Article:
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100 Afghan Diplomats Defect to Avoid Going Back to Afghanistan
Posted By Daniel Greenfield On June 28, 2013 @ 10:57 am In The Point | 3 Comments
Sure one of the biggest perks of being a diplomat from Afghanistan (as opposed to a diplomat in Afghanistan) is not having to be in Afghanistan. But the bottom line is that the writing on the wall has been read. Obama’s pullout means a Taliban takeover. And the diplomats, like all forms of the rat, are the first to jump overboard.
A total of 105 Afghani diplomats were meant to report for duty at the Foreign Ministry in Kabul on Saturday. They were being rotated out of their foreign postings as scheduled, and it was time to return to headquarters. Yet just five of them have resurfaced. The others have apparently remained in the countries where they had been posted, among them several employees of the Afghan Embassy in Berlin.”
And the other 5 still has things they wanted to sell in Afghanistan. Or have ties to the Taliban. Meanwhile the Afghan government is denying the reports.
The Afghan Foreign Ministry on Tuesday rejected a report issued by a German media outlet which said diplomats did not return Afghanistan after completing their tenure overseas.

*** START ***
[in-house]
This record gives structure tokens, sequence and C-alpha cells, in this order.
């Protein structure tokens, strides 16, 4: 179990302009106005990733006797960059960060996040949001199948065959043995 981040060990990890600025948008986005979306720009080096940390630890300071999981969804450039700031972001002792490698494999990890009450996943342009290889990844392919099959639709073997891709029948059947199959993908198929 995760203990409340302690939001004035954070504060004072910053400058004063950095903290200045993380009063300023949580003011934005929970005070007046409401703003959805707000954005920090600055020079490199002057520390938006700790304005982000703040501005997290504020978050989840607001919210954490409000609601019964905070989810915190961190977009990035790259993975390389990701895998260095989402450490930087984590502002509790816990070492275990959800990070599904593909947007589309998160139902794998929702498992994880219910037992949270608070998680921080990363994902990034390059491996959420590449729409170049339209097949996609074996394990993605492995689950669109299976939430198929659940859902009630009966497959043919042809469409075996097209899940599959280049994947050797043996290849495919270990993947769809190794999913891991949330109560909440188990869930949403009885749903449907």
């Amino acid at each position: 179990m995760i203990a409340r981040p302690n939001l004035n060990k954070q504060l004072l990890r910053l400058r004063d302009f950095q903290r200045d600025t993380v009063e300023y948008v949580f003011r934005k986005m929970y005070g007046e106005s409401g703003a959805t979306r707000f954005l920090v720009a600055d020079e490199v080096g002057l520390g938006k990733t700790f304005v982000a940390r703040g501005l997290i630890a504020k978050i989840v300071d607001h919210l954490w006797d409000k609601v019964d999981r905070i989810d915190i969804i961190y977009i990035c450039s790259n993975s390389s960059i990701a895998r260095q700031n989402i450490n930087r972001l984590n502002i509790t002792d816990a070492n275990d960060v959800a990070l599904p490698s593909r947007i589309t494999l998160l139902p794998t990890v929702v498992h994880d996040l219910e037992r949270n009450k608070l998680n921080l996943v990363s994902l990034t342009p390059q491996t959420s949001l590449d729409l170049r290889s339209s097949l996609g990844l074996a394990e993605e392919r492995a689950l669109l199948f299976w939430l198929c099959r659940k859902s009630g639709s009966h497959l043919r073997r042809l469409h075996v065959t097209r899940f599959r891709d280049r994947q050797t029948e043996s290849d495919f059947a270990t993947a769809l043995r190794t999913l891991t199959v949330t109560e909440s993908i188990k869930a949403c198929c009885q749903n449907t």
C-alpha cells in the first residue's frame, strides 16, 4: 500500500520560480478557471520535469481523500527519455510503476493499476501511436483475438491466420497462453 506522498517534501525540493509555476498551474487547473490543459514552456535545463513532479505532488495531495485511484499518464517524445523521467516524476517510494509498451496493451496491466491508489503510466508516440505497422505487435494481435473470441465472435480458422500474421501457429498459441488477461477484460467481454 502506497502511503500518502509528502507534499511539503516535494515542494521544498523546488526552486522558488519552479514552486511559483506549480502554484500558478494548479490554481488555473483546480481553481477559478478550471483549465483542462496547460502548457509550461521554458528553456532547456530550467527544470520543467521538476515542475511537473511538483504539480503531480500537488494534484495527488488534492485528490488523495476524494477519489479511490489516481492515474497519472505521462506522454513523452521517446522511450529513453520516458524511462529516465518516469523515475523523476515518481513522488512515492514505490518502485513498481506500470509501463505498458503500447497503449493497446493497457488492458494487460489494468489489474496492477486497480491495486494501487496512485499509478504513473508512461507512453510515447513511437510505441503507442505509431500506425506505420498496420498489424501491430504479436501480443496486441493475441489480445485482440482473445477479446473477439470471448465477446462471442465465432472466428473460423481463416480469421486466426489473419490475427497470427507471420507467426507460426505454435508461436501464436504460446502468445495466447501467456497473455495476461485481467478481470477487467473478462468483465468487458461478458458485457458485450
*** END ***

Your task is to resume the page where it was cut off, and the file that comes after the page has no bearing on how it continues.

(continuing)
“The Ministry of Foreign Affairs of Islamic Republic of Afghanistan rejects the report written by Hasnain Kazim, the German Spiegel correspondent based in Islamabad, who has presented an inaccurate account about Afghan diplomats not returning to their country after completing their tenure overseas. The Foreign Ministry calls this report incorrect as baseless and one-sided,” the ministry said in a press statement.
“If a small and limited number of Afghans do not return home for personal or family reasons, this must not be represented as lack of commitment and patriotism on the part of Afghan diplomats as a whole,” said Ershad Ahmadi, a deputy foreign minister, in the statement.
“Ministry wants to clarify that from among the 96 diplomats whose tenures ended this year, 32 of them have received temporary extension of their assignment for work related requirements and based on the advice of the Foreign Ministry. 15 of them have returned to their country, and the rest are going through the final administrative processes and handing over their responsibilities to their successors. None of these remaining diplomats intend to stay behind,” the statement noted.
So that’s only 15 out of 96 diplomats returning, while the others have good excuses. That is so much better.
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